night and day sweatshops

Making Things.


High Life review in The Montreal Gazette

You cant read this article online unless you have a subscription to the paper, so here is the lovely text written by John Griffen. Thanks John!

Pop Applies to Movies Too
Saturday October 1, 2005
The Gazette, Motreal
By John Griffin

What, you may fairly ask yourself, are movies doing in Pop Montreal?
The Short answer is - screening in public places for your viewing enjoyment this weekend. The long answer is - fulfilling youth culture’s commitment/compulsion to self-expression through the production of generationally relevant art.

Lila Yomtoob is a 31-year old native Chicagoan who has lived in New York since the age of 18 and is currently testing out San Francisco as a potential place to call home.

When she called at the crack of dawn pacific time this week, I felt like I already know her. The familiarity came from a barrage of e-mails, ingenious D.I.Y. press kits (love the buttons) and a DVD/videocasette combo pack of material surrounding her rocking 72 minute digital fiction feature High Life.

Yomtoob’s move can lazily be called a Big Chill for the nervous noughts – a crew of late twentysomethings converge in a Brooklyn loft one day to backhandedly investigate their lives, relationships and potential for survival in the world.

The Beauty of the $5,000 film, apart from the acting edginess, great score, ,humour, pathos and bathroom bathos, is the fact that it got made. To modify a Frank Zappa line that he had taken from Varese, the modern day artist refuses to die; and Yomtoob never let little things like money or the film industry come between her and her vision.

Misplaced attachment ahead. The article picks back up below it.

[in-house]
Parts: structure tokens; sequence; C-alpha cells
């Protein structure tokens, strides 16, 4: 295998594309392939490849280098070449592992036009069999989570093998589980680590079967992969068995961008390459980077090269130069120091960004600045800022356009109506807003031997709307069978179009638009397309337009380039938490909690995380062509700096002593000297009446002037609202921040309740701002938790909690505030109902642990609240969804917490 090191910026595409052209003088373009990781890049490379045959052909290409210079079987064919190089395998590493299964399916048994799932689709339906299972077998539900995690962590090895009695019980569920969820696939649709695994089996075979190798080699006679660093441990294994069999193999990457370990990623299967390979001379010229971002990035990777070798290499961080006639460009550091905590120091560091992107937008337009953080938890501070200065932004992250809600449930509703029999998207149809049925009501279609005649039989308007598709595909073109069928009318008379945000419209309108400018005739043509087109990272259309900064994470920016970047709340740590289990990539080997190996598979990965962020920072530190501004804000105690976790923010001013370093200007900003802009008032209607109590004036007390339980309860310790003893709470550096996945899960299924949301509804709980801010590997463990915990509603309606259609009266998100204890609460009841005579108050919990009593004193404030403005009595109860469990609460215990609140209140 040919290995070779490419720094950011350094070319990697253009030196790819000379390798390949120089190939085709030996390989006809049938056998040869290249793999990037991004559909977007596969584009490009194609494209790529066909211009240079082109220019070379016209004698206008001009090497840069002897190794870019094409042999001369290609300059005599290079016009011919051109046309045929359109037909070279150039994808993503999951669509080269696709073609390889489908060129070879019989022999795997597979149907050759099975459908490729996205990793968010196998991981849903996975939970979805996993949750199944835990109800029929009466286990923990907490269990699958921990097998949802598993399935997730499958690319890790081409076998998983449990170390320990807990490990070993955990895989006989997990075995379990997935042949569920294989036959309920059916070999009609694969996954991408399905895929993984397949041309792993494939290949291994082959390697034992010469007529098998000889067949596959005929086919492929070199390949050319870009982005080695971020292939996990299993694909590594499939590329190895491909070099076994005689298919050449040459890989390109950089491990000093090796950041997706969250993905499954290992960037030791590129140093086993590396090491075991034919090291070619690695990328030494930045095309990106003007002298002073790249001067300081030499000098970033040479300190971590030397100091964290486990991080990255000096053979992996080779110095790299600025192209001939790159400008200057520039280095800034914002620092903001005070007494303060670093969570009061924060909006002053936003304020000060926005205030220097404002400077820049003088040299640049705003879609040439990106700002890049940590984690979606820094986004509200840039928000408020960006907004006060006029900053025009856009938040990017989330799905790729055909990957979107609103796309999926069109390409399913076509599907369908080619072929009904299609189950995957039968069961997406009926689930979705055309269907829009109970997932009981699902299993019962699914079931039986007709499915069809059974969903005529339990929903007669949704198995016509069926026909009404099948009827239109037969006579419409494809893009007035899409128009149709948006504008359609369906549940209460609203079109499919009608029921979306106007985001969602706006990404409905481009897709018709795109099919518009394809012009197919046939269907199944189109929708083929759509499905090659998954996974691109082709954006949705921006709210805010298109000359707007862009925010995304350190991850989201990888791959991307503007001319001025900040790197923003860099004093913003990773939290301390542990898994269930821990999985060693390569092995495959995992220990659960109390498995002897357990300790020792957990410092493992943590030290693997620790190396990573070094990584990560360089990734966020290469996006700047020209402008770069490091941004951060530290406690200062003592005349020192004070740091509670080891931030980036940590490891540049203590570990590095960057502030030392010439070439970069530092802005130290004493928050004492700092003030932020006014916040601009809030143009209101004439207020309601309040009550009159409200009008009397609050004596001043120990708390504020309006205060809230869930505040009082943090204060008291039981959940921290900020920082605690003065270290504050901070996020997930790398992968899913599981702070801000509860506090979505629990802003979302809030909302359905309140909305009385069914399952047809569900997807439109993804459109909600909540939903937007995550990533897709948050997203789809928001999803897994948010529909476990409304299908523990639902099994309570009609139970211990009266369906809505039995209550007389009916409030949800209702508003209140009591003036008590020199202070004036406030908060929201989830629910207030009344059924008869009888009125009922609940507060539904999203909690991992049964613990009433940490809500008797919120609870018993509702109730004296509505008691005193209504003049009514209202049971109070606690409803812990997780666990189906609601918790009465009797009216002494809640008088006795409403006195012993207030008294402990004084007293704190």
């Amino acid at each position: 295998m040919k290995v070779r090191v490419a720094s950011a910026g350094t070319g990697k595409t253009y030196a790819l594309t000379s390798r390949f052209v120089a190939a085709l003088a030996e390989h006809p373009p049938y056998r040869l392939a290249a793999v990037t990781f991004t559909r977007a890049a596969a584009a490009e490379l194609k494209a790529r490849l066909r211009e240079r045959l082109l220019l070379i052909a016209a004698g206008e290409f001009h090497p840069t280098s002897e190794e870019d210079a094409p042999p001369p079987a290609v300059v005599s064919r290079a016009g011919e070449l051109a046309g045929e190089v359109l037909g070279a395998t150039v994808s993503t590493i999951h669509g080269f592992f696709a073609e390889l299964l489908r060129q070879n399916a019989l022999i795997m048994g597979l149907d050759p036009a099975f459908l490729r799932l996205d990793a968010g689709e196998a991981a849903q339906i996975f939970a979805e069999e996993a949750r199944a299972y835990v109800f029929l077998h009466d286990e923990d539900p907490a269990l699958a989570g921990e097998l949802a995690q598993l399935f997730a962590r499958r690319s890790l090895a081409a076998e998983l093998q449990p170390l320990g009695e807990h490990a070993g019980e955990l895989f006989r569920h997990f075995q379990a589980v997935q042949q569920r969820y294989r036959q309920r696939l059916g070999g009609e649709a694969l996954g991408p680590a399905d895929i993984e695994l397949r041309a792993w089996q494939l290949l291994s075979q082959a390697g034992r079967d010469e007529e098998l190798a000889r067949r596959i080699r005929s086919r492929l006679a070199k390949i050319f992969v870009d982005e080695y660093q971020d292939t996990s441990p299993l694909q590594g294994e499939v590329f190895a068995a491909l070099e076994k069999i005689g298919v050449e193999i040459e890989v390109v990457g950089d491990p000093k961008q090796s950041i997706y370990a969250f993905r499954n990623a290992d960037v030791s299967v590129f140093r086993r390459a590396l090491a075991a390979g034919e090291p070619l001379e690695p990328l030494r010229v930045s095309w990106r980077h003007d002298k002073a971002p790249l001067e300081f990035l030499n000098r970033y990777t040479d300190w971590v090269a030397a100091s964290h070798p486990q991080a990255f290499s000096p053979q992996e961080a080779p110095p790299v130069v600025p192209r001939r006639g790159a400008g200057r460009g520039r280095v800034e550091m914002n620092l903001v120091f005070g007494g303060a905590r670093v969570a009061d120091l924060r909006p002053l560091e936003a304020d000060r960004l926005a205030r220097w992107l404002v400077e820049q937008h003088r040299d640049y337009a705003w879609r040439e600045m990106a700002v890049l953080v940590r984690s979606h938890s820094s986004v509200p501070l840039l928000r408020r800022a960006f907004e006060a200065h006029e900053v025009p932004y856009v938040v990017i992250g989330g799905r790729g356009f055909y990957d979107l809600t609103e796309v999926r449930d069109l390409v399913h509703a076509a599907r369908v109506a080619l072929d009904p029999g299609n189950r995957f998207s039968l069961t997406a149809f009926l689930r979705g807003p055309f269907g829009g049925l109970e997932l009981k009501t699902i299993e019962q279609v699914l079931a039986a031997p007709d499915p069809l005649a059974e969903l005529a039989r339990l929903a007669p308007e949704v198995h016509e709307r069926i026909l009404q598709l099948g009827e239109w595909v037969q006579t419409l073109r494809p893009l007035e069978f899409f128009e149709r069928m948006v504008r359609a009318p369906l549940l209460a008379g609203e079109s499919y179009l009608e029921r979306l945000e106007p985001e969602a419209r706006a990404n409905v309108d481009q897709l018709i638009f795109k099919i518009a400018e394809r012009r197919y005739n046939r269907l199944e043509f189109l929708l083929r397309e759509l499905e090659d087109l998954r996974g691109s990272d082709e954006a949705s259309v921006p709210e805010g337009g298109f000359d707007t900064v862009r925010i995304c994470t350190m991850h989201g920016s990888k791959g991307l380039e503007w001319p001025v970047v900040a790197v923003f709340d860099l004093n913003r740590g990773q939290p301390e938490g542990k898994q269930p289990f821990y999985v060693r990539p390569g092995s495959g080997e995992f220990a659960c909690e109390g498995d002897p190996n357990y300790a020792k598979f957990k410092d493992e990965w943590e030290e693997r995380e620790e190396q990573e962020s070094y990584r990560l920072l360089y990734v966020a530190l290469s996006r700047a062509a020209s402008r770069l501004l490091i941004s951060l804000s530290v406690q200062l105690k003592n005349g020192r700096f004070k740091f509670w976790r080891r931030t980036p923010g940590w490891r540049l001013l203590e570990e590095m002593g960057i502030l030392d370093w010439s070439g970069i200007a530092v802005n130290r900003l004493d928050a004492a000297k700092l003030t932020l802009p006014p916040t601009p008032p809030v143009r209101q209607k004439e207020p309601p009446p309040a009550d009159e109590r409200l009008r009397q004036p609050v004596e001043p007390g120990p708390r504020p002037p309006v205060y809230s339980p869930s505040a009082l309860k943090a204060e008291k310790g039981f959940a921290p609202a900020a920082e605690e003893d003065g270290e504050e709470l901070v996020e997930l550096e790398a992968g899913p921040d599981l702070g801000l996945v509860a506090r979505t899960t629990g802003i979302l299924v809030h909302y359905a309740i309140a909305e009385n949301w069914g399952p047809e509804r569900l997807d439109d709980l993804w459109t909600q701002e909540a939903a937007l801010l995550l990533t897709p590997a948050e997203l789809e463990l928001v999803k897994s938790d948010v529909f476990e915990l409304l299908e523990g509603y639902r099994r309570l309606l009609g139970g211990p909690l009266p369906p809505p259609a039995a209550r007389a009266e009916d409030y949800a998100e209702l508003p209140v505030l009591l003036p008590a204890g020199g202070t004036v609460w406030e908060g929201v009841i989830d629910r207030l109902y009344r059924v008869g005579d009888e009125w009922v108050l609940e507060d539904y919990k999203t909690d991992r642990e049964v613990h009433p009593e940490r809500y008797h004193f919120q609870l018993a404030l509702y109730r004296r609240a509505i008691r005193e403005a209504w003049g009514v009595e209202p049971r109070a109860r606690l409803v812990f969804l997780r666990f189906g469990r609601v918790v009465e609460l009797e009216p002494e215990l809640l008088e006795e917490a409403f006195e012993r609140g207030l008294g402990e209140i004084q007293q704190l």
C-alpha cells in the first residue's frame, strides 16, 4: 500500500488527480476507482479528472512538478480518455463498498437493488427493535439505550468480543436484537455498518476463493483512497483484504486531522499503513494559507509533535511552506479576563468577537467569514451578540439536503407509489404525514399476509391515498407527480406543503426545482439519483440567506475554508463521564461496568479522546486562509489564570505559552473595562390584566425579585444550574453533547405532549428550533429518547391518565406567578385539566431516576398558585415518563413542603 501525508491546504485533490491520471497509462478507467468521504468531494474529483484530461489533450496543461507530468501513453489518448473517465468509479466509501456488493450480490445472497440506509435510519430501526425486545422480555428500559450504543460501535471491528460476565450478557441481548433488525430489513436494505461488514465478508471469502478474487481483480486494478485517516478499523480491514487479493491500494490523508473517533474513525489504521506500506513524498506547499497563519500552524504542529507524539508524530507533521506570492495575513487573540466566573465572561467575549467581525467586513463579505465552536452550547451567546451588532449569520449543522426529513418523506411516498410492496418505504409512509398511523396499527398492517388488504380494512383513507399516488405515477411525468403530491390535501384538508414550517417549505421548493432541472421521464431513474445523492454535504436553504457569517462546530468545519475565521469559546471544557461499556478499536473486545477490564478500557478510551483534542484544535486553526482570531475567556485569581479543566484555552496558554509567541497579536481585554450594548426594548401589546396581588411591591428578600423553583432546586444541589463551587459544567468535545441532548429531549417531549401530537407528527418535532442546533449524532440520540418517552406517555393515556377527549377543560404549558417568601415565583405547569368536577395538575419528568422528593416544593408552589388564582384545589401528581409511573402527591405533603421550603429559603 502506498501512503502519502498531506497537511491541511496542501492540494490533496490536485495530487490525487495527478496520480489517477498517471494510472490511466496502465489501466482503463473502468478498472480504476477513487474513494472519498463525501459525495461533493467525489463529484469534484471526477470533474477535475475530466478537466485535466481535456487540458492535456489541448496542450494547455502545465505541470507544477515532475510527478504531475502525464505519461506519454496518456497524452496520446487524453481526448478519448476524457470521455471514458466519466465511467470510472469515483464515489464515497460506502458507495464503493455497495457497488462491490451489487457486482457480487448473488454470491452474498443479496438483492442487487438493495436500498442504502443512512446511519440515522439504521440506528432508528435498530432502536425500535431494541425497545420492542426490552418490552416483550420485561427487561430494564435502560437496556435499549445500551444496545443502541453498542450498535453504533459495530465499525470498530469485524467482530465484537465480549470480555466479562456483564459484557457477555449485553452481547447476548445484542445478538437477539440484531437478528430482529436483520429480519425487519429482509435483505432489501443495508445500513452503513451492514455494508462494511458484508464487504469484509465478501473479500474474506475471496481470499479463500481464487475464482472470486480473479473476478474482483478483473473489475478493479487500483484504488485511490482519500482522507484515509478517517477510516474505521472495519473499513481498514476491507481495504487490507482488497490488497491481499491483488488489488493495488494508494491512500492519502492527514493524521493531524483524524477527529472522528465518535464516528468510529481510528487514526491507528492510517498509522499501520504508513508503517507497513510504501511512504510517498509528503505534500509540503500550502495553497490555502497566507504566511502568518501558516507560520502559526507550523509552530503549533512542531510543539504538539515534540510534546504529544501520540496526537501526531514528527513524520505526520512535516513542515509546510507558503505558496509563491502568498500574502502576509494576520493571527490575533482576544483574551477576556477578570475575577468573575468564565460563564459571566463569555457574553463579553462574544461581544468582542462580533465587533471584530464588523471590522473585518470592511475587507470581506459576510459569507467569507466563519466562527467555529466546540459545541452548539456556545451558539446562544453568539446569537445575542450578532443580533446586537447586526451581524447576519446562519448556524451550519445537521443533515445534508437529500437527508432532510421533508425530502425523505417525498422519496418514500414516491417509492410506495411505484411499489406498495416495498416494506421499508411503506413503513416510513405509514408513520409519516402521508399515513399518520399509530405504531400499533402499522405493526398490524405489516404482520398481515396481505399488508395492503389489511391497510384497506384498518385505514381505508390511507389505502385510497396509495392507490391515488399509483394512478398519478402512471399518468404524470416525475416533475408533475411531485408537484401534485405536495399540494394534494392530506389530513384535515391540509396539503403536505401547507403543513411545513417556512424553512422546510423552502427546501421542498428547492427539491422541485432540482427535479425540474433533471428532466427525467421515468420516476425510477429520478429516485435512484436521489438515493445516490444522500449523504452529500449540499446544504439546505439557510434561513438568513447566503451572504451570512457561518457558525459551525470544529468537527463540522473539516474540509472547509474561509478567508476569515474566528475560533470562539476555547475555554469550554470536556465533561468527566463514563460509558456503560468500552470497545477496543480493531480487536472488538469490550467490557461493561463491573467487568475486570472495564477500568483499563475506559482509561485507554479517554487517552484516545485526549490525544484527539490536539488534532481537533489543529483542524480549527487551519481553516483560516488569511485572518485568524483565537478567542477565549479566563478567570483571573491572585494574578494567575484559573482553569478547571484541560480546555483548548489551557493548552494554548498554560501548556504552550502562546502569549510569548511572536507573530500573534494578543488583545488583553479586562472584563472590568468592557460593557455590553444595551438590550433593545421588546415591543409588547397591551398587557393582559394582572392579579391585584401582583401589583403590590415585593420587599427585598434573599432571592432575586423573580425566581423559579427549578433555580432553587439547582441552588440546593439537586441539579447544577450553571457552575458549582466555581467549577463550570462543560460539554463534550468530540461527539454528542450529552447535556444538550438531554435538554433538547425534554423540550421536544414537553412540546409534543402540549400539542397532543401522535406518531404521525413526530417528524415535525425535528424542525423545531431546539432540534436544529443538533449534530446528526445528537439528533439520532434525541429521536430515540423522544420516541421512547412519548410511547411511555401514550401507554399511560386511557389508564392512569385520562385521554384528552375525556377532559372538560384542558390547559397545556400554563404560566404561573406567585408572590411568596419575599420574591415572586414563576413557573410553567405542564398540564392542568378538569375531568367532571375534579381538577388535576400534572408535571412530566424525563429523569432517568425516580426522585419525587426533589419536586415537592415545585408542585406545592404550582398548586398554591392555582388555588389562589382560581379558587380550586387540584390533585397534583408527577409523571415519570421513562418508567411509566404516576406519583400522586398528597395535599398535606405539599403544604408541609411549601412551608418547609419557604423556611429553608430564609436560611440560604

She workshopped High Life with her talented cast – Michael Wiener, Sharon Eisman, Sam Marks, James Ford, Priscilla Holbrook, Doug Paulson, Max Faugno and Sunah Biltsted – for three months in her own Brooklyn loft. When it came time to shoot, everyone was familiar enough with their backstories and their physical location- her place is the main set, to run with the story in a volatile improvisational format.

The result feels real. Who among us has never wondered about out place in society while frantically partying like there’s no future at all? Who has never panicked under the deadline pressure to produce?

Perhaps only Yomtoob, who put her own quarter life crisis into the film, then got so busy with the four-day shoot, three months of post production and continuing effortst o have her baby seen that she has little time to wonder about anything but the ongoing process of creation. High Life screened at the San Francisco Independent Film Festival in February, scored a door opening rave-review in industry bible Variety, piqued the interest of the Pop Montreal people and found a home here. She and actors Wiener and Eisman will be around after todays 5pm screening of High Life at Le Cabinet, 3810 St. Laurent Blvd to talk about it all.


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